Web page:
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Mobile phone inventories stuffed, prices to fall, says Gartner

Alex Scroxton

smartphones.jpgGartner has revealed that the global mobile phone channel is suffering from a build-up of excess inventory after a sudden slowdown in demand, chiefly driven out of APAC, drove down worldwide handset sales 2% year-on-year.

This was the market's first decline since the second quarter of 2009, and even strong sales in the smartphone segment, up 45%, were unable to offset the severity of the slowdown.

Gartner principal research analyst Anshul Gupta said that the first quarter saw a lack of new product launches from leading manufacturers, and "users delayed upgrades in the hope of better smartphone deals arriving later in the year."

The analysts revealed that although all vendors were impacted to some extend, white-box vendors struggled the most, while tier one players such as Nokia were negatively impacted on sell-in numbers into retail.

Gartner is predicting ASPs to drop during the second quarter as a result, but nevertheless, principal research analyst Annette Zimmermann sounded a cautious note for the rest of the year.

Although the continued roll-out of 3G smartphones in China should spur some demand and both the arrival of new Android and Windows operating systems should help things along in mature markets, "we feel a downward adjustment to our 2012 figures, in the range of 20 million units, is unavoidable," she said.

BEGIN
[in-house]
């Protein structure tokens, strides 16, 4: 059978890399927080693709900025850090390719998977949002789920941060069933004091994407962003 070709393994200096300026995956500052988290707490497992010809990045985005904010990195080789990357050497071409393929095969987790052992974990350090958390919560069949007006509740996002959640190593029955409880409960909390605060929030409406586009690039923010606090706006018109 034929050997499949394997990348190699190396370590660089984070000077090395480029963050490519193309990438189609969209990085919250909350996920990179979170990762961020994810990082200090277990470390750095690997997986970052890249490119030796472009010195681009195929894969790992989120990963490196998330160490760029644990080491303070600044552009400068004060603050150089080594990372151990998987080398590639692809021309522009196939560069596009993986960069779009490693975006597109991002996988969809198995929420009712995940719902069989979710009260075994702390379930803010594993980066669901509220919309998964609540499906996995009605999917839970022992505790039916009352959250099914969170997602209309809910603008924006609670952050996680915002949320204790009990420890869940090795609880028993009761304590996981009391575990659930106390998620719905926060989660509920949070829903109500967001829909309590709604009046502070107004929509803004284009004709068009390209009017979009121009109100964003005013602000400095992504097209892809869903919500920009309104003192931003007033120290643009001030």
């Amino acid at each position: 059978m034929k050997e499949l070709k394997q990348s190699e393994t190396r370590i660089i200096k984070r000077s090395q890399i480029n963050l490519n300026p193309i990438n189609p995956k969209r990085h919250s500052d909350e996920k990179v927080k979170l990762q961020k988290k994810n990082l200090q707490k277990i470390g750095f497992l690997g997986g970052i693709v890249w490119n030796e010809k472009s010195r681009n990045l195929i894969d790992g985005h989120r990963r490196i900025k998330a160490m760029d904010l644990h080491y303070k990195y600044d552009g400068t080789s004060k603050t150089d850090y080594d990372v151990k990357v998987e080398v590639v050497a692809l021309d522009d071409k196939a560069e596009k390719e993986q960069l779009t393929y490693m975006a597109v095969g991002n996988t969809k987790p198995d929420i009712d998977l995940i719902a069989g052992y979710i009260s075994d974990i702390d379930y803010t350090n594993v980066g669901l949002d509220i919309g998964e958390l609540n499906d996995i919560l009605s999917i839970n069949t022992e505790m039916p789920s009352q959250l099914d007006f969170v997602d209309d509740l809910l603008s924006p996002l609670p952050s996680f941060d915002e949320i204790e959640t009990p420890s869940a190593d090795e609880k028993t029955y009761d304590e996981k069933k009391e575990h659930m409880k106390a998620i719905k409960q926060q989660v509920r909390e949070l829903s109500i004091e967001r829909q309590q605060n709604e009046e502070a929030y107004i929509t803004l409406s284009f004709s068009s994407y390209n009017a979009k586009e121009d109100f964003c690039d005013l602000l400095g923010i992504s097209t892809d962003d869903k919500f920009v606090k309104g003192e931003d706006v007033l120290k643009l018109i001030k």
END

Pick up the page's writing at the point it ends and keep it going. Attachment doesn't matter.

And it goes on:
Following a coup against Nokia, Samsung dominated the global handset market, growing shipments from 68.7m this time last year to 86.5m in Q1 2012, giving it market share of 20%. Nokia saw its share decline by 6%, shipping 83.1m units compared to 107.5m a year ago. The top five was rounded out by Apple, ZTE, LG and Huawei, and industry whipping boy RIM could only muster 9.9m shipments, or 2.4%.

"RIM desperately needs to deliver winning BB10 products to retain users and stay competitive," remarked Gupta. "This will be very challenging because BB10 lacks strong developer support."

Turning to smartphone sales, which Gartner reports by operating system, there was little change to the established status quo, with Android leading Apple's iOS by 56% market share to 23%. Nokia's Symbian dropped from 27.7% this time last year to 8.6%, and both RIM and Microsoft were also down. Samsung's house OS, Bada, booked slight growth.

Gupta warned that commoditisation of Android handsets was now rapidly becoming a reality.


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